Magazine article The New Yorker

High Stakes

Magazine article The New Yorker

High Stakes

Article excerpt

High Stakes

Last May, Lucas Chapman graduated from college and got a job with Postmates; he'd applied to do volunteer work abroad and was saving up for a plane ticket. He delivered stuff around Washington, D.C., in his '98 Mustang. "I couldn't do Uber because my car was too old," he said. Finally, in September, he received the encrypted e-mail message he'd been waiting for: a note from the People's Protection Units, a Kurdish militia in northern Syria, inviting him to war.

He flew to northern Iraq. From there, a handler for the Y.P.G. (in translation, an acronym for the People's Protection Units) escorted him into Syria--at night, on foot. Chapman, who is twenty-one, is fair-skinned and slight. He reported to a Y.P.G. training camp, where he fired guns, learned Kurdish, and studied the group's revolutionary ideology. "I've known how to shoot since I was eight, and had my own weapon since I was twelve," Chapman, who grew up in small-town Georgia, said. "But I'd never handled an AK before." After a month, he was sent to the front lines.

Soon, his unit advanced on Raqqa, ISIS's self-proclaimed capital; the Y.P.G. is one of the United States' primary partners in the region. Chapman said that he and the Kurds fought alongside scruffy American soldiers--" he said, referring to special-operations units. According to Chapman, coalition warplanes bombed positions nearby and his group received military equipment from the United States.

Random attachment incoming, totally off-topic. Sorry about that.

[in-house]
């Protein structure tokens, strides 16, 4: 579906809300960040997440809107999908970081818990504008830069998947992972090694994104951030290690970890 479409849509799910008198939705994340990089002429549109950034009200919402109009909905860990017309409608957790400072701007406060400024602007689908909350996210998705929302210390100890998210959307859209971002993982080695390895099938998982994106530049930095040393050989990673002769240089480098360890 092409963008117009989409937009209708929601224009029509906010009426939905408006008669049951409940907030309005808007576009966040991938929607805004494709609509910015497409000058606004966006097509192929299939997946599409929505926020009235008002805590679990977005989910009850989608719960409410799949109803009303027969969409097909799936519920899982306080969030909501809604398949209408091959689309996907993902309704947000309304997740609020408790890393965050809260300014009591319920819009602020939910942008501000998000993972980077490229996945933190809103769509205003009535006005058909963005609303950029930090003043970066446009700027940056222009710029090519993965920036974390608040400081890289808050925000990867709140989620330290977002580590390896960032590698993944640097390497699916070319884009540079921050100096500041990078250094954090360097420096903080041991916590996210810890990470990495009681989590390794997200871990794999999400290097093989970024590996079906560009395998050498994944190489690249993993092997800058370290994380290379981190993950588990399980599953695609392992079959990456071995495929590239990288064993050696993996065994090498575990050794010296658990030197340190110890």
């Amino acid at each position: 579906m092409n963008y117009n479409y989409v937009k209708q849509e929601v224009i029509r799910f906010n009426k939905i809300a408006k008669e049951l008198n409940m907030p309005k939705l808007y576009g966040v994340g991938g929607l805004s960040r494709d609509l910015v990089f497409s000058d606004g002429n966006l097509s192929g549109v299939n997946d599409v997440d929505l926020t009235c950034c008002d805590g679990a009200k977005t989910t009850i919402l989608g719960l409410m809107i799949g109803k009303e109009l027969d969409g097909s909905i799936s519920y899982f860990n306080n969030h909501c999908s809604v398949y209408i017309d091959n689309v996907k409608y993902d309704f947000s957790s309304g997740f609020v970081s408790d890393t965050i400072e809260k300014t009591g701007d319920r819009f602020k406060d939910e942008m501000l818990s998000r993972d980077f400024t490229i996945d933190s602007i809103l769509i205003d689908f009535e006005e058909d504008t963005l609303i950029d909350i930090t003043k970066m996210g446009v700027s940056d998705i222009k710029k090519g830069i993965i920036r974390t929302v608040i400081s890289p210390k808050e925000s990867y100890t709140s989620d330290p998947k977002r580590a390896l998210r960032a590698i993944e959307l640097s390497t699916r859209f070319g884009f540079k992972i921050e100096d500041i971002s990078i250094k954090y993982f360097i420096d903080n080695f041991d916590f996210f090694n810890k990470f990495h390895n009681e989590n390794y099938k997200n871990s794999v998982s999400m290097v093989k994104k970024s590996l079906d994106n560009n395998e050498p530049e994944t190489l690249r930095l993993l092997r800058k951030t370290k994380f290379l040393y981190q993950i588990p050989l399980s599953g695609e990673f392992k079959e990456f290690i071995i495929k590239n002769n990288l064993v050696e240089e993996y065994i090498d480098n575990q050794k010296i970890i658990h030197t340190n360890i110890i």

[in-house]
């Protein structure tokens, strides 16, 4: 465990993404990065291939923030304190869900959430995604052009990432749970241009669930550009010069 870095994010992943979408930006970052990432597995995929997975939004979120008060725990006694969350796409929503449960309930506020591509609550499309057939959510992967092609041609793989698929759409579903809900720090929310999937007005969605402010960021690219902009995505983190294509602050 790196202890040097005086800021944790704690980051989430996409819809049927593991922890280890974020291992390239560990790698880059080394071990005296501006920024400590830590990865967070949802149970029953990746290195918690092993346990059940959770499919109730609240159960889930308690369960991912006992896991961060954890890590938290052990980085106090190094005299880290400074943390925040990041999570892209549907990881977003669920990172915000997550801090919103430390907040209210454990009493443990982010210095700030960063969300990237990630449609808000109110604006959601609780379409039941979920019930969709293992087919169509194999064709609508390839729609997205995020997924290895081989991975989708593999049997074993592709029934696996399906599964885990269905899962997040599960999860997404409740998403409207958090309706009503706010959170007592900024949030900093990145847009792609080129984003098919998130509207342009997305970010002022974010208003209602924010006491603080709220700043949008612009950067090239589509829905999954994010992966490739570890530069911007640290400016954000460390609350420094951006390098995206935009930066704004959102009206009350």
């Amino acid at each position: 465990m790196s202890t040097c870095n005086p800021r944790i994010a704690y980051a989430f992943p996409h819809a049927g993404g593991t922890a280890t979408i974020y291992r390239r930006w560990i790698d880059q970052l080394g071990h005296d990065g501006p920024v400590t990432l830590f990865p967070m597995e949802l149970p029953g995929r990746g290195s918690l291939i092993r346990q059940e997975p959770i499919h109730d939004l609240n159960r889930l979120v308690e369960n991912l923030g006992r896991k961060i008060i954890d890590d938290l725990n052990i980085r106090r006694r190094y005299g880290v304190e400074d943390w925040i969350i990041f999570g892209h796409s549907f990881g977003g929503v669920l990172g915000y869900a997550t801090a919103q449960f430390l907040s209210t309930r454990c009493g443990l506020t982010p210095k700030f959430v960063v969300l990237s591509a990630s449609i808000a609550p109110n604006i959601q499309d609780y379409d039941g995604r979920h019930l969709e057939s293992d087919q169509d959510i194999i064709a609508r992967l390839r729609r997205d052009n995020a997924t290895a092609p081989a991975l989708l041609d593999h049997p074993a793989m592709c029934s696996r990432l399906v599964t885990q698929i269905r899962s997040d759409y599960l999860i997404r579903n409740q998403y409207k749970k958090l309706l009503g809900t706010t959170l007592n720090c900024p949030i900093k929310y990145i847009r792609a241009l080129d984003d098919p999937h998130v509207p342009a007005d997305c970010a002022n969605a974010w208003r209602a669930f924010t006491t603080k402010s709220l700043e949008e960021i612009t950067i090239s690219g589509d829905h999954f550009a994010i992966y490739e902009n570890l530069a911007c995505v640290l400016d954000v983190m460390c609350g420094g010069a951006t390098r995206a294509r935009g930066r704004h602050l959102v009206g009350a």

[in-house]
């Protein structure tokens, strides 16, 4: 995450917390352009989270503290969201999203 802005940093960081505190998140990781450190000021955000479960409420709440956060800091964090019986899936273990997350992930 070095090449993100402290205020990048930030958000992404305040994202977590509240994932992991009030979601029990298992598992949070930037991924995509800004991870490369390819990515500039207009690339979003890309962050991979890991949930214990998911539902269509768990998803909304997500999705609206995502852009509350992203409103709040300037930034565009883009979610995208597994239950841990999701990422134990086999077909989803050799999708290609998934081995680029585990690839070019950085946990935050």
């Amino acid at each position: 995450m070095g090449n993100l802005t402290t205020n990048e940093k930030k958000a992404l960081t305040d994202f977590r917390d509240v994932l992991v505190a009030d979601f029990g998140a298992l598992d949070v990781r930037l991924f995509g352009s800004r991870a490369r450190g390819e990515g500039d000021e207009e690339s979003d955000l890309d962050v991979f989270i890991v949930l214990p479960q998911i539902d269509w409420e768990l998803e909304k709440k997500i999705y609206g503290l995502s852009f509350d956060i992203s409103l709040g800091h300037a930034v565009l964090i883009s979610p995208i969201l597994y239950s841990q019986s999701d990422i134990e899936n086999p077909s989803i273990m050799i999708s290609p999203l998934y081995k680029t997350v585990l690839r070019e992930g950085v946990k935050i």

Chapman, who left Syria in March, was on Capitol Hill the other day, trying to persuade staffers in the office of Representative Alcee Hastings, of Florida, to back several pieces of pro-refugee, anti-legislation. He wore a tie and a silver hoop in one ear, and he carried a messenger bag.

After his meetings, he dropped by a cafe on Pennsylvania Avenue to speak with another aspiring Y.P.G. fighter. It was beastly hot. Chapman ordered a lemonade and took a seat at a communal table. Papers spilled from his messenger bag. "Lobbying materials," he said to his counterpart, who asked to be called Nathan. They'd met ten days earlier, while attending a pro-Kurdish protest in front of the White House. Nathan--who is also twenty-one, with a patchy beard--recognized Chapman from news stories about American volunteers fighting in Syria and asked for advice. "I don't want to be considered a Y.P.G. recruiter," Chapman said later. …

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